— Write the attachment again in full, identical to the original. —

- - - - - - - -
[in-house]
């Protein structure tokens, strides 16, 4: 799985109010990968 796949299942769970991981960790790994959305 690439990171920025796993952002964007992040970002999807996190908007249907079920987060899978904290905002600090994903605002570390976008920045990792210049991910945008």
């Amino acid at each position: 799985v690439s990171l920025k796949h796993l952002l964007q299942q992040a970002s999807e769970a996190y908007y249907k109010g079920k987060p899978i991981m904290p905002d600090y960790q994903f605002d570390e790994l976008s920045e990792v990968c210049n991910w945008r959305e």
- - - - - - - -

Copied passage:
[in-house]
């Protein structure tokens, strides 16, 4: 799985109010990968 796949299942769970991981960790790994959305 690439990171920025796993952002964007992040970002999807996190908007249907079920987060899978904290905002600090994903605002570390976008920045990792210049991910945008």
């Amino acid at each position: 799985v690439s990171l920025k796949h796993l952002l964007q299942q992040a970002s999807e769970a996190y908007y249907k109010g079920k987060p899978i991981m904290p905002d600090y960790q994903f605002d570390e790994l976008s920045e990792v990968c210049n991910w945008r959305e």